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Location: Hurry-Cane, Florida USDA10/SZ25

External Exposure - blocking unwanted chemicals

So I'm going raised garden for a number of reasons - a small side benefit is I don't get neighbor's lawn chemicals in the garden (did raised beds before). It's more for other reasons, but that's a benefit.

However, I'm seeing notices in the paper that there is going to be mosquito spraying. Ideas for blocking that (and overspray from the back neighbor to whatever he does to his trees?).

The way I'm setting things up I can tent it at short notice, but with what and when? Weed block? Fine net? Clear plastic (not too worried about heat)?

Or are general mosquito sprays not enough to worry about (assuming they only do it every other month and I wash my veggies and fruits?)

Looked up our extension office and county mosquito control; they use a combo of things (larval control (hormones and bacterial), chemical treatment and "other" biological controls.

Thoughts? Am I overworried? We have a lot of agriculture in the area but more than a mile away and a lot of it is in huge scale greenhouses.
USDA Zone 10, Sunset Zone 25, 16 feet above sea level, surrounded by chem-turfers.

CharlieBear
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Location: Pacific NW

I personally wouldn't worry about spraying for misquitos especially early in the growing season, by law they have to break down fast anymore and I am an organic nut but also trained as an environmental engineer. As for sprays for fruit trees, find out what is being used, many of them are organic and not a danger to you at all, lawn chemicals now that is another issue all together. Also unless it is a very windy day you shouldn't end up with any fruit spray unless it is from a plane or something. Sprays are expensive and most home growers tend to use them so they get the most bang for the buck and have to mix as little a possible. I spray my fruit trees but with organically sound mixes.

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Thanks. Makes sense ; but I don't know the industry here.

Lawn Chems are an issue; is there a way I can test flow through water? I'd like to plant fruiting berry bushes eventually.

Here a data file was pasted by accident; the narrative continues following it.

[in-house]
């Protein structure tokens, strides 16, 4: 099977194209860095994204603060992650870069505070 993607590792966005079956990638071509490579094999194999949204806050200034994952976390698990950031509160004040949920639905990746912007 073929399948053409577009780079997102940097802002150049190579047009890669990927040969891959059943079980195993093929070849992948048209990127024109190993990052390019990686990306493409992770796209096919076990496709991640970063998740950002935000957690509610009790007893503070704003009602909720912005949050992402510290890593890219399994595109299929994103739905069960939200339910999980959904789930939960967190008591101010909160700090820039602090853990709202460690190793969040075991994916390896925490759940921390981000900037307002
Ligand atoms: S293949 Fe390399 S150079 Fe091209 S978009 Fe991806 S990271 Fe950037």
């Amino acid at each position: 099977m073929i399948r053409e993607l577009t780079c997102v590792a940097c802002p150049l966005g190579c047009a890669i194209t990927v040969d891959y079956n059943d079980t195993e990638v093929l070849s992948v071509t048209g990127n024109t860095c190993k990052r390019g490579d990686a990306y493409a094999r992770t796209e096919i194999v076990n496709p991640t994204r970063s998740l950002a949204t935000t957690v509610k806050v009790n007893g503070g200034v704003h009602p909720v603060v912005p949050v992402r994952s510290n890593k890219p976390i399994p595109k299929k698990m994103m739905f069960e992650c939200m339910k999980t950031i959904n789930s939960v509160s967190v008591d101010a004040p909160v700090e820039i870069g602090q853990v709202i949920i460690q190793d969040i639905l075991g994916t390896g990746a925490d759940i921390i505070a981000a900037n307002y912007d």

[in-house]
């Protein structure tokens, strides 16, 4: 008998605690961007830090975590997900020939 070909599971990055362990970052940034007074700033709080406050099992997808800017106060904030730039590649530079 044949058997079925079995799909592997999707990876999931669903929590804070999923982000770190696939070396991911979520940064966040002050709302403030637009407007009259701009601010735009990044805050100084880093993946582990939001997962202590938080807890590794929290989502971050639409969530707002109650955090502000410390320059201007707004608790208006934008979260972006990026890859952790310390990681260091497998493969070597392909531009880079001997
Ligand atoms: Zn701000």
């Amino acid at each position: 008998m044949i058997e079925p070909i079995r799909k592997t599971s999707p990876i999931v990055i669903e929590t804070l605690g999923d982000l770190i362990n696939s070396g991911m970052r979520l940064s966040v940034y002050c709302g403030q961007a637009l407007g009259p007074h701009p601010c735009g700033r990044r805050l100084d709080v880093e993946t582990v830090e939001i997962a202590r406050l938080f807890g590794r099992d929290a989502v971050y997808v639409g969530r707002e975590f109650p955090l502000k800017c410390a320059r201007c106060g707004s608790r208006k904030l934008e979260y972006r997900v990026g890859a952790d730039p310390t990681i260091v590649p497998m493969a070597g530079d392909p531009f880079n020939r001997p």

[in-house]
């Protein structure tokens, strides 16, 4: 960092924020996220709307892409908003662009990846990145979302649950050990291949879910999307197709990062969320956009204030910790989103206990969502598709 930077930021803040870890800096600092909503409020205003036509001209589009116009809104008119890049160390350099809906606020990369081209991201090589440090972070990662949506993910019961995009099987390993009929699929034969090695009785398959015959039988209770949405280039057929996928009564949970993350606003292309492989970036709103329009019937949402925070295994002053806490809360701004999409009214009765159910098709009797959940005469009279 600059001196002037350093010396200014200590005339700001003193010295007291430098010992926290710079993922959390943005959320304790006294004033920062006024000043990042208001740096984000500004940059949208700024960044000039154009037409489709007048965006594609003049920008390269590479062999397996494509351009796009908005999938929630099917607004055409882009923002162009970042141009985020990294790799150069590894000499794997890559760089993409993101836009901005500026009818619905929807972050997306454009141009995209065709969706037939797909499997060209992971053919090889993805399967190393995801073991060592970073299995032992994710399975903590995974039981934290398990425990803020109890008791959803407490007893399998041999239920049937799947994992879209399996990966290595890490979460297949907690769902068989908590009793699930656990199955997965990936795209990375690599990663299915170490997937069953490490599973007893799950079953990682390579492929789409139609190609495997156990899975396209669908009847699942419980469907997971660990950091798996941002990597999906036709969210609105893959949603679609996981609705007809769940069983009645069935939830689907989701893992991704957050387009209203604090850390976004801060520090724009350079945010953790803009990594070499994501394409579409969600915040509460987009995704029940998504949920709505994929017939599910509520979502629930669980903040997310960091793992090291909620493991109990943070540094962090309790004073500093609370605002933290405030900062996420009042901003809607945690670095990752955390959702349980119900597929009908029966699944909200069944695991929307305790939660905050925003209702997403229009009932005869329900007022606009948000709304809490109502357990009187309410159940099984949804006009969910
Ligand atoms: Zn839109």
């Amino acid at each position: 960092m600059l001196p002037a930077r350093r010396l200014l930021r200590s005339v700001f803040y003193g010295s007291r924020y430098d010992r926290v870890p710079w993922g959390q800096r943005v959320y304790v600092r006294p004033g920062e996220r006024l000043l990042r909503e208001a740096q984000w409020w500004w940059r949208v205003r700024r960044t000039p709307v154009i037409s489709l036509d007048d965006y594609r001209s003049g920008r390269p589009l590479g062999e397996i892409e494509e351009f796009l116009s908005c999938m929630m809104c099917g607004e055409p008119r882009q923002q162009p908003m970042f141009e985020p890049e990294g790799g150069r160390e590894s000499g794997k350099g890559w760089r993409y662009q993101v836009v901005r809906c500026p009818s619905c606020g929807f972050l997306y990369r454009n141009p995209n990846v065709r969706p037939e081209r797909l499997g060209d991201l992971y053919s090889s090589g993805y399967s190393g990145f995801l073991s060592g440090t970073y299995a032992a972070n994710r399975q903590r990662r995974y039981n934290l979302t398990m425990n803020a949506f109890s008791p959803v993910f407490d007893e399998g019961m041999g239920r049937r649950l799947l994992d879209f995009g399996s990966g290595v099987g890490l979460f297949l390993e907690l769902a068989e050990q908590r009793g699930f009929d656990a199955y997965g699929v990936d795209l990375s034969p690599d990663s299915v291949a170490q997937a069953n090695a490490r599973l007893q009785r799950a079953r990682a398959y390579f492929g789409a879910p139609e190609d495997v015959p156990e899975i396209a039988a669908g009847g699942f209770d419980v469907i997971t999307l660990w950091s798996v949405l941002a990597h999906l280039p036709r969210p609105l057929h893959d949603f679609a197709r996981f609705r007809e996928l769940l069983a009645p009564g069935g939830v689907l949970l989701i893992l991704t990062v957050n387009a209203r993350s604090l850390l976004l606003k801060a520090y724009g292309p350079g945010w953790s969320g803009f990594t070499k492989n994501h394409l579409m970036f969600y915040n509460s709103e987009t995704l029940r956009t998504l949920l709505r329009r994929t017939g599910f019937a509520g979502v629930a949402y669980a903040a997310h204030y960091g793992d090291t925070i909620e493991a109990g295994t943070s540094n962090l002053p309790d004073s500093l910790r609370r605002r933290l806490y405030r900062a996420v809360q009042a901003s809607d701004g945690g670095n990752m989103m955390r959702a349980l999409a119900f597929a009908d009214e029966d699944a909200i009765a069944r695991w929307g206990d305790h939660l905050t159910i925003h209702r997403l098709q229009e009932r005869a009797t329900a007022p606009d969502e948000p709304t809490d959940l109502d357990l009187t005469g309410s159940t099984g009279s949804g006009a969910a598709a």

USDA Zone 10, Sunset Zone 25, 16 feet above sea level, surrounded by chem-turfers.

CharlieBear
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It is possible, but generally too expensive for the home gardener to consider it. For one thing assume that their is too much nitrogen all grass fertilizers are too high in nitrogen, some have either p and or K as well, but without reading what the bags say, it is only a guess. As for the weed part, probably cassaron, not a very nice player from our organic view. The key is whether your neighbor is conservative (cheap) and therefore keeps it all to a minimum or not. If the grass is excessively green, like a golf course then you will no doubt have a problem.

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What I can see from my second story (6 foot fence and a 5 foot gardener) it's pretty green. No idea what they use aside from dog poop (if the dog is still there, not sure).

If I'd thought about it earlier in the year I would have taken more care of the front porch tomatoes and brought over some tomatoes on Halloween when the kids do trick or treating ...

Well, I think i'll stick with containers off of the ground and plant the in-ground stuff on the other side of the A/C pad (presuming the water flow goes around it) and in the front yard. Just bought a blueberry bush and am stalking the pitiful displays at the big box stores for artichoke plants.
USDA Zone 10, Sunset Zone 25, 16 feet above sea level, surrounded by chem-turfers.

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